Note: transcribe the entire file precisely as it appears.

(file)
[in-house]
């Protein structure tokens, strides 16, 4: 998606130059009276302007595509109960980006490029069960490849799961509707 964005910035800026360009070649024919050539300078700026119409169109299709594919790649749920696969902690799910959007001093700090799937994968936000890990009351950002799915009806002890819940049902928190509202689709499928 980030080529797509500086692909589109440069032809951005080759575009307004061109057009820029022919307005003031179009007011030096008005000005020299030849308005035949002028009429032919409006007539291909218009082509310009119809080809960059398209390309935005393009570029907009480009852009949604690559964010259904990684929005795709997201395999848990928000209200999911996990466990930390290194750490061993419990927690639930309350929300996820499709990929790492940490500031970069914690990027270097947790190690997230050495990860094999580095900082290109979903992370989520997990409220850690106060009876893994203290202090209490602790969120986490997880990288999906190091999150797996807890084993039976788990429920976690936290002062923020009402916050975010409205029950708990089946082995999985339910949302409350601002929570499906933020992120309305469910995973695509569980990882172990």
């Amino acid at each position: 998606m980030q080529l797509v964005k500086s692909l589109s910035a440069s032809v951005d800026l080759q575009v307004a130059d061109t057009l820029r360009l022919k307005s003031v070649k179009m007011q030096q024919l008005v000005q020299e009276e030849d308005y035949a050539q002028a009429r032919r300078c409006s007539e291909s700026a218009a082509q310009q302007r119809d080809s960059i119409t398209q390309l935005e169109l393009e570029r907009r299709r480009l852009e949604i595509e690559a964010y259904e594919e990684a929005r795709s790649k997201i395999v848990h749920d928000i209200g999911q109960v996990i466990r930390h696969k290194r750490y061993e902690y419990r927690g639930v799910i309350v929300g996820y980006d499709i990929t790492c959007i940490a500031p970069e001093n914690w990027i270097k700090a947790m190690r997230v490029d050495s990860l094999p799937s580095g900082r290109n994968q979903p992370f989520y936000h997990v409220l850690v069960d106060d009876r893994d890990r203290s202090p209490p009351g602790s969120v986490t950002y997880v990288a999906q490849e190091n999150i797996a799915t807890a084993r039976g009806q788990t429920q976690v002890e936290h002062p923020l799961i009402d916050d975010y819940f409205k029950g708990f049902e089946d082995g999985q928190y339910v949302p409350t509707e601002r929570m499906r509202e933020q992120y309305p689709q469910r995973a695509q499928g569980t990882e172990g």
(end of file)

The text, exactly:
[in-house]
């Protein structure tokens, strides 16, 4: 998606130059009276302007595509109960980006490029069960490849799961509707 964005910035800026360009070649024919050539300078700026119409169109299709594919790649749920696969902690799910959007001093700090799937994968936000890990009351950002799915009806002890819940049902928190509202689709499928 980030080529797509500086692909589109440069032809951005080759575009307004061109057009820029022919307005003031179009007011030096008005000005020299030849308005035949002028009429032919409006007539291909218009082509310009119809080809960059398209390309935005393009570029907009480009852009949604690559964010259904990684929005795709997201395999848990928000209200999911996990466990930390290194750490061993419990927690639930309350929300996820499709990929790492940490500031970069914690990027270097947790190690997230050495990860094999580095900082290109979903992370989520997990409220850690106060009876893994203290202090209490602790969120986490997880990288999906190091999150797996807890084993039976788990429920976690936290002062923020009402916050975010409205029950708990089946082995999985339910949302409350601002929570499906933020992120309305469910995973695509569980990882172990």
């Amino acid at each position: 998606m980030q080529l797509v964005k500086s692909l589109s910035a440069s032809v951005d800026l080759q575009v307004a130059d061109t057009l820029r360009l022919k307005s003031v070649k179009m007011q030096q024919l008005v000005q020299e009276e030849d308005y035949a050539q002028a009429r032919r300078c409006s007539e291909s700026a218009a082509q310009q302007r119809d080809s960059i119409t398209q390309l935005e169109l393009e570029r907009r299709r480009l852009e949604i595509e690559a964010y259904e594919e990684a929005r795709s790649k997201i395999v848990h749920d928000i209200g999911q109960v996990i466990r930390h696969k290194r750490y061993e902690y419990r927690g639930v799910i309350v929300g996820y980006d499709i990929t790492c959007i940490a500031p970069e001093n914690w990027i270097k700090a947790m190690r997230v490029d050495s990860l094999p799937s580095g900082r290109n994968q979903p992370f989520y936000h997990v409220l850690v069960d106060d009876r893994d890990r203290s202090p209490p009351g602790s969120v986490t950002y997880v990288a999906q490849e190091n999150i797996a799915t807890a084993r039976g009806q788990t429920q976690v002890e936290h002062p923020l799961i009402d916050d975010y819940f409205k029950g708990f049902e089946d082995g999985q928190y339910v949302p409350t509707e601002r929570m499906r509202e933020q992120y309305p689709q469910r995973a695509q499928g569980t990882e172990g």